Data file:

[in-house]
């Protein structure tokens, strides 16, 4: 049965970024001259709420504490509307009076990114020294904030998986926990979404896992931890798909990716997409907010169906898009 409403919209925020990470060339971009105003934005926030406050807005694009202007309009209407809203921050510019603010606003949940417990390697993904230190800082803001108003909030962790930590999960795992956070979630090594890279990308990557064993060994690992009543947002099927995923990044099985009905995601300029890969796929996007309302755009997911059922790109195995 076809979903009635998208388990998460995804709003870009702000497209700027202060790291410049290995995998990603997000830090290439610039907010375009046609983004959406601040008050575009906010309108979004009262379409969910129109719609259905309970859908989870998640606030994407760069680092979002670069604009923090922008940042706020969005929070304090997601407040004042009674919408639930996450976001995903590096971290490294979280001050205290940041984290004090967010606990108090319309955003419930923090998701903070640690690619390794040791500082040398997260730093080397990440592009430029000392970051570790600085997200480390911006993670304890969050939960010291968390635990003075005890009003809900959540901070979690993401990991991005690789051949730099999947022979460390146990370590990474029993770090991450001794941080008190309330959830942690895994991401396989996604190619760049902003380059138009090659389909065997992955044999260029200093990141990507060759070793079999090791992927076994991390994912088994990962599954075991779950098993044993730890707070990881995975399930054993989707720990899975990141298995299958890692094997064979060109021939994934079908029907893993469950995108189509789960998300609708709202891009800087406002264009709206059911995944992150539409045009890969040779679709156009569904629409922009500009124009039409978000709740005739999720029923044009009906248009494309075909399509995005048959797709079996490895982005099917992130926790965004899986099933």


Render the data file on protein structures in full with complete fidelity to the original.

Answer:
[in-house]
């Protein structure tokens, strides 16, 4: 049965970024001259709420504490509307009076990114020294904030998986926990979404896992931890798909990716997409907010169906898009 409403919209925020990470060339971009105003934005926030406050807005694009202007309009209407809203921050510019603010606003949940417990390697993904230190800082803001108003909030962790930590999960795992956070979630090594890279990308990557064993060994690992009543947002099927995923990044099985009905995601300029890969796929996007309302755009997911059922790109195995 076809979903009635998208388990998460995804709003870009702000497209700027202060790291410049290995995998990603997000830090290439610039907010375009046609983004959406601040008050575009906010309108979004009262379409969910129109719609259905309970859908989870998640606030994407760069680092979002670069604009923090922008940042706020969005929070304090997601407040004042009674919408639930996450976001995903590096971290490294979280001050205290940041984290004090967010606990108090319309955003419930923090998701903070640690690619390794040791500082040398997260730093080397990440592009430029000392970051570790600085997200480390911006993670304890969050939960010291968390635990003075005890009003809900959540901070979690993401990991991005690789051949730099999947022979460390146990370590990474029993770090991450001794941080008190309330959830942690895994991401396989996604190619760049902003380059138009090659389909065997992955044999260029200093990141990507060759070793079999090791992927076994991390994912088994990962599954075991779950098993044993730890707070990881995975399930054993989707720990899975990141298995299958890692094997064979060109021939994934079908029907893993469950995108189509789960998300609708709202891009800087406002264009709206059911995944992150539409045009890969040779679709156009569904629409922009500009124009039409978000709740005739999720029923044009009906248009494309075909399509995005048959797709079996490895982005099917992130926790965004899986099933």